heaven on earth” or “newest of times”

stand­ing very still

The New Time or Heaven on Earth

The peo­ple had learned to live in peace. There was no hate or want in the New Time— every one had faith in them­selves and faith in each other. Each and all had faith in the spirit, and some­one would find the spirit each day in the com­mons around them— a slant of light through a bough of leaves, a tree toad dis­cov­ered while har­vest­ing herbs, the fra­grance of soup sim­mer­ing near dusk. Some­times they’d make a song, or poem, or pic­ture or play to praise the divine– so they could recall it when feel­ing alone or when they’d forgotten.

No one feared death in The New Time. They lived long lives in strong bod­ies, and when their hour had come, they’d just know. They’d send a page to the Keeper of Time to say it was time to end their tale, then they would gather their cho­sen friends in their hour of dying. No one knew what heaven was like— it was all they had to con­fess— but in that hour they’d hear the visions of all of their friends. Some­times, some­one would die with a grin that said, ‘That’s it! That’s the one!’, as they gave up their ghost in unfet­tered accord, trust­ing they’re loved and that heaven is sweet.

One day, the peo­ple were espe­cially happy. It had been 28 years since Evil had walked among them. Sat­urn — the great time-​keeper— had com­pleted its orbit around the Sun, while the Earth had been graced with an age of no evil– the whole revolution.

With pure delight, the peo­ple pre­pared for the jubi­la­tion. For three days and three nights, all would bring their favorite foods in their favorite dishes— which hap­pened to be the favorite foods in the favorite dishes of every­one else; and all would wear their favorite clothes and their favorite orna­ments— which also hap­pened to be the favorites of every­one else. They would tell their pol­ished sto­ries, read their cher­ished poems, and dance their beloved dances; then all would sing to praise the grace so long pre­served and still upon them. Bless­ings!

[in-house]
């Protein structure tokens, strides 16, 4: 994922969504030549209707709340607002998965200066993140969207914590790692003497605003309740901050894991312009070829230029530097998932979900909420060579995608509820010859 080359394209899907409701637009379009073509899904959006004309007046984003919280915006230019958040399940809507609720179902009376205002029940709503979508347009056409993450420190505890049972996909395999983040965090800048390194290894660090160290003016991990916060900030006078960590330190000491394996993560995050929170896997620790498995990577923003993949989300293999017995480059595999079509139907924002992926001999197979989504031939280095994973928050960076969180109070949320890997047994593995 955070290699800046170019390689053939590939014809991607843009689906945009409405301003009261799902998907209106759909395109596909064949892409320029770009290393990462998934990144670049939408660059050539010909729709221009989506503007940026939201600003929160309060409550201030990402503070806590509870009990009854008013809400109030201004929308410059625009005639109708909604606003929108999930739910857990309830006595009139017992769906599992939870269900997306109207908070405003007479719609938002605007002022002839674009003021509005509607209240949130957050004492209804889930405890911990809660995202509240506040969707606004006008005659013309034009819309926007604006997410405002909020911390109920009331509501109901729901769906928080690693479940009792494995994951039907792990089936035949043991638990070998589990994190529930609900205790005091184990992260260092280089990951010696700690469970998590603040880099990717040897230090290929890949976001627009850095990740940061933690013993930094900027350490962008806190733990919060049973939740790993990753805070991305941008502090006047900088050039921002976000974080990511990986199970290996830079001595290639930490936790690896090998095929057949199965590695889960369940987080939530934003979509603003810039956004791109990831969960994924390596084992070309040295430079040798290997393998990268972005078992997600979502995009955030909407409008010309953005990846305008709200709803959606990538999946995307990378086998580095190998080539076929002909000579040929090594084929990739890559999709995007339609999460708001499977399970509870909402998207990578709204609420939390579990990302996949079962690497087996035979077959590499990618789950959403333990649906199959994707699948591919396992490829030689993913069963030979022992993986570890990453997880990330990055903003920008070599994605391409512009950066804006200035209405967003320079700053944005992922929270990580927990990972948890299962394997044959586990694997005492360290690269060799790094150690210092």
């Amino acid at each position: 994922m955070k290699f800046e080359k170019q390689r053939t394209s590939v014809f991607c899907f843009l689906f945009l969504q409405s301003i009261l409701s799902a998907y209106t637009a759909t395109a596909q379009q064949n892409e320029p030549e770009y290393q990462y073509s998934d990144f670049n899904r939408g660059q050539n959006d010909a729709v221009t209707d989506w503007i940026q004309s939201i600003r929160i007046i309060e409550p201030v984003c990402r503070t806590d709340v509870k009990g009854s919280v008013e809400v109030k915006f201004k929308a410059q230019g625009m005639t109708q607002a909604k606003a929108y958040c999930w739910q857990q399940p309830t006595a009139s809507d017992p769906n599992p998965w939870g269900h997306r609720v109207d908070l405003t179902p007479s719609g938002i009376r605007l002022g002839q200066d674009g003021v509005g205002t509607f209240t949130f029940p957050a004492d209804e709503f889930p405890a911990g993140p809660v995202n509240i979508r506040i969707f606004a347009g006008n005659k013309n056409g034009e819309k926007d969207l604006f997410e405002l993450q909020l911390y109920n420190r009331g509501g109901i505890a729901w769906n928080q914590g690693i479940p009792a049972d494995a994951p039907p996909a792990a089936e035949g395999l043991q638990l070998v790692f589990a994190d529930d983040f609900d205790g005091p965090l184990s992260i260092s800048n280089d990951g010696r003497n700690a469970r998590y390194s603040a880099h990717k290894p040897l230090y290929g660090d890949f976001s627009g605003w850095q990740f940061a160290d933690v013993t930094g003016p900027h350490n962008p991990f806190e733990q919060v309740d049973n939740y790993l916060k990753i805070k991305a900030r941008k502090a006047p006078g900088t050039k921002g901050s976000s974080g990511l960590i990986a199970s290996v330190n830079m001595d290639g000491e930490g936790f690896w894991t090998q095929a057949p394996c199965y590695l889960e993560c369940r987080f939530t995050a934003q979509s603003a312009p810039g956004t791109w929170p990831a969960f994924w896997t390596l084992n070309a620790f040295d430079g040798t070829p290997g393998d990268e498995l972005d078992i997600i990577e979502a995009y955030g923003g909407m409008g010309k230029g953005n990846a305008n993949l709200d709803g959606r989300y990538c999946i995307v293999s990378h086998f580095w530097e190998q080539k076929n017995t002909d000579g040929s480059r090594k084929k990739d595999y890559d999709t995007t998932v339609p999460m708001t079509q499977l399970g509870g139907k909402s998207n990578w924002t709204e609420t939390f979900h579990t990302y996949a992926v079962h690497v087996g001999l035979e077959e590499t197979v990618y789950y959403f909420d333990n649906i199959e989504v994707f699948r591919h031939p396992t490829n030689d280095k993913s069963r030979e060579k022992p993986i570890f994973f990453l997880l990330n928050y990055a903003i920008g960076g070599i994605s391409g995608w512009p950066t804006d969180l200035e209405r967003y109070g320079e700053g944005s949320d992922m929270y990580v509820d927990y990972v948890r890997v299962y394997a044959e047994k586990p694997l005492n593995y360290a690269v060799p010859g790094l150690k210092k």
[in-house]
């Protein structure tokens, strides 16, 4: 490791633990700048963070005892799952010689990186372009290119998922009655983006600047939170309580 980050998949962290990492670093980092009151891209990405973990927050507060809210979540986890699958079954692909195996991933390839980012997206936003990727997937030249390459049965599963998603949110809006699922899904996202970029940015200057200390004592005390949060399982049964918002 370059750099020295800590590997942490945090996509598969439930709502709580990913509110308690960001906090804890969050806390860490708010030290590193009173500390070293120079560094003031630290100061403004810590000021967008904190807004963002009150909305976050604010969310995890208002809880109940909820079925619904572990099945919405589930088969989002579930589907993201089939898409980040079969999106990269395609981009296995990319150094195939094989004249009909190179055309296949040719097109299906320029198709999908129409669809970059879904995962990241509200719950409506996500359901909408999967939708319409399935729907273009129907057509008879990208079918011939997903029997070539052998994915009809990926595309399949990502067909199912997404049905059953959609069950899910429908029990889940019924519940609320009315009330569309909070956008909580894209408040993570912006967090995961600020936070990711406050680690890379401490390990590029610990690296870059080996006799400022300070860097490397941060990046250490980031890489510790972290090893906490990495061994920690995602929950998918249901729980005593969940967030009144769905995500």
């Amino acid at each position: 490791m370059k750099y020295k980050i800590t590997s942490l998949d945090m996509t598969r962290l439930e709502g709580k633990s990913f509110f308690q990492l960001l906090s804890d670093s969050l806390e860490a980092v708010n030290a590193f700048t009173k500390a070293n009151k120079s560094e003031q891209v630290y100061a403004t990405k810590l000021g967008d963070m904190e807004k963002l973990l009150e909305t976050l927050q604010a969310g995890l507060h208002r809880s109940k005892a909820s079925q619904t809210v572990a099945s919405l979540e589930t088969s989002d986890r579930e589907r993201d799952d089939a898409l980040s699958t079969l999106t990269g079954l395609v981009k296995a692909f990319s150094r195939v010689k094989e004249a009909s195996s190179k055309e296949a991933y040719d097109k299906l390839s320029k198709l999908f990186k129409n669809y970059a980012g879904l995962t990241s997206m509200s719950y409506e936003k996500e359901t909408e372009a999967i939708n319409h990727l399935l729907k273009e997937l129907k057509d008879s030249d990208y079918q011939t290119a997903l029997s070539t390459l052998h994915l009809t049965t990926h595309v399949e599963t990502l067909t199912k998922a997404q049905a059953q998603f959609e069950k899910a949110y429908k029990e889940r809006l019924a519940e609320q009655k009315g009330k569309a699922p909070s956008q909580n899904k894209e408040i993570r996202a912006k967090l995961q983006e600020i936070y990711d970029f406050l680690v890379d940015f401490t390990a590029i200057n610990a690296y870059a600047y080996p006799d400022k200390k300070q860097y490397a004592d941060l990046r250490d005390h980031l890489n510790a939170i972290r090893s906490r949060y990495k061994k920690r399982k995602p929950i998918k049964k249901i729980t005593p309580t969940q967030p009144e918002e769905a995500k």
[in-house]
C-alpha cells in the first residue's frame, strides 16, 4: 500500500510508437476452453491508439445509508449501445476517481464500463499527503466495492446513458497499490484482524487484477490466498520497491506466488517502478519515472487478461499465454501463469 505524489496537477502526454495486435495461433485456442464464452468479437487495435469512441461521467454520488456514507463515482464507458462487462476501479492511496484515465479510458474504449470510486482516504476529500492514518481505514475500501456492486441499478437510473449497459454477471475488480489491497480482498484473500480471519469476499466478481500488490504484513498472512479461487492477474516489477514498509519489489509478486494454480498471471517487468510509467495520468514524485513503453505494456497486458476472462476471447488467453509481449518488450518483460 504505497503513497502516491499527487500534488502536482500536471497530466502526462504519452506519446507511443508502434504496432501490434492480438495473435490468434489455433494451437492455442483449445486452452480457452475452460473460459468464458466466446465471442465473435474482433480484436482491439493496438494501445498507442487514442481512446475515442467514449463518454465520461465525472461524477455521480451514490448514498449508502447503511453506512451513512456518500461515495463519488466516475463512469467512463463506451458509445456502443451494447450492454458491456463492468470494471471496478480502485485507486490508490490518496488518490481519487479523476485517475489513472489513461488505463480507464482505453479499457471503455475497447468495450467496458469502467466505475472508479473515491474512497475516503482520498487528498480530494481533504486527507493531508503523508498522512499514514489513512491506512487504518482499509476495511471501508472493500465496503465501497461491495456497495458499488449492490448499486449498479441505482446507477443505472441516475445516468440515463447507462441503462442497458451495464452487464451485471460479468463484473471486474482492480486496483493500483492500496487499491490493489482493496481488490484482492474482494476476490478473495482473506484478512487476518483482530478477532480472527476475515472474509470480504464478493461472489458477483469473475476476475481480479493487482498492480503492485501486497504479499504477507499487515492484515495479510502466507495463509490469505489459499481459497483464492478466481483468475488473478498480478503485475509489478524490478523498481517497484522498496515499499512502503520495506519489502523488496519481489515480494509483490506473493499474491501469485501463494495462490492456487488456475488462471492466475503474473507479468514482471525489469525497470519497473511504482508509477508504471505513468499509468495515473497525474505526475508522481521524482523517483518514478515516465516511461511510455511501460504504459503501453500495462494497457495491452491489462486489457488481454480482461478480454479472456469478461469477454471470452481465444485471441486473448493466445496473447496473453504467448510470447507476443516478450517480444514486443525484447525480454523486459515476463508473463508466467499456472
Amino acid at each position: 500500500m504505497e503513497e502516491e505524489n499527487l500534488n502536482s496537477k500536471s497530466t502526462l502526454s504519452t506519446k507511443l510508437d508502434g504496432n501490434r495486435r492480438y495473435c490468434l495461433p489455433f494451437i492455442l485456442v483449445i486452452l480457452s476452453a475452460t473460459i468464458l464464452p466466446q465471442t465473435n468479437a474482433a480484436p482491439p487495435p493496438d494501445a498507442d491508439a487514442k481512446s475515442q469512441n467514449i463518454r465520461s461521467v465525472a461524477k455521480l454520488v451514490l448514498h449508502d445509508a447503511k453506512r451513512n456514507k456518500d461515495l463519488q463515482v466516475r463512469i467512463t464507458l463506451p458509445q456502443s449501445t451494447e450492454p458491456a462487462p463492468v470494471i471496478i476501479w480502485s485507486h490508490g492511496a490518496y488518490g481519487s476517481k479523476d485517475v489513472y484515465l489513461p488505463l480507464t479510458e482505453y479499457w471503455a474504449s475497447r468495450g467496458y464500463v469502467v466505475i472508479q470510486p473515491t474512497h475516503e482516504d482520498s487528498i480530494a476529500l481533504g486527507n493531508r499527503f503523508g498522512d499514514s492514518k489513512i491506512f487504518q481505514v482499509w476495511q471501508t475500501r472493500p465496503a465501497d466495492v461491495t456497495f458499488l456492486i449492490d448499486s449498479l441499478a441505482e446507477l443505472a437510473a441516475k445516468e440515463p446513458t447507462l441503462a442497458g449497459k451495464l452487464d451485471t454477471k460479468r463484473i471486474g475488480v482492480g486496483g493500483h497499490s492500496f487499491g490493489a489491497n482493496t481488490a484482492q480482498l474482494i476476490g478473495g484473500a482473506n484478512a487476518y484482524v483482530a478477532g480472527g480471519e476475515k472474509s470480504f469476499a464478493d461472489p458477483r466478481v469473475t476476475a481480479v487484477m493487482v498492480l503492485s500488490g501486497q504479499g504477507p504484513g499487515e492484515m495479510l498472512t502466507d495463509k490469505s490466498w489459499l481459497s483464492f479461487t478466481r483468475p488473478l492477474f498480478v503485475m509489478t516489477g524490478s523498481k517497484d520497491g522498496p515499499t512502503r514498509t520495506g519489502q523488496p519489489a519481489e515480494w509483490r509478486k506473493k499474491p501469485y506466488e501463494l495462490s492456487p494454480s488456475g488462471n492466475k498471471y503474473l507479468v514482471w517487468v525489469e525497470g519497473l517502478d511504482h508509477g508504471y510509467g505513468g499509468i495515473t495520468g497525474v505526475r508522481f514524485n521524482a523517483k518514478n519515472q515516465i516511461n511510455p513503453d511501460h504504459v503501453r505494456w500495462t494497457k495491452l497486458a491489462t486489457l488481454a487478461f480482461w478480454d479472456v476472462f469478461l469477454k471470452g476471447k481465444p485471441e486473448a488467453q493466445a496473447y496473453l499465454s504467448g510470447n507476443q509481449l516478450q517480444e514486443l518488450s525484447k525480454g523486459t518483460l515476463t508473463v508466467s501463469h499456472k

On the third night, near ten, they would gather near the clock by their glass house, sing a mourn­ful song from the Old Time, then wait for the hour’s chime. They would lift their gob­lets of sweet, sweet wine to chris­ten the com­ing Newest of Times; then all­would tell their very own vision with hopes of find­ing the one most true.

And so they began, and ended near ten, when they gath­ered around by the clock near their house of jewel-​colored glass. They poured the wine, softly sighed, and then looked to the heav­ens. But the clock didn’t strike. Well, that was odd— the clock had never failed before, but they knew it was time. They raised their gob­lets, lifted their eyes to the fir­ma­ment ready to honor the One. Just then a star fell through the sky. They all laughed in a sin­gle cord, as if every­one felt exactly the same at exactly that time.

Then they noticed a child among them. In The Old Time the child would have been a stranger among them. In The New Time the child was per­fectly wel­come. “Wel­come!” they chimed, with a lit­tle sur­prise. One of the elders bowed to the child with a faith­ful smile, and spoke for them all, “Will you, dear child— will you be the one to make the wish? There’s noth­ing more that we desire.”

Then the holi­est of chil­dren smiled— the most beatific smile— breathed in a bound­less breath of joy, then blew out all the stars like can­dles on a birth­day cake, singing, “Free at last, free at last!”

And the clock struck no more.

Good night, dear child. Sweet dreams.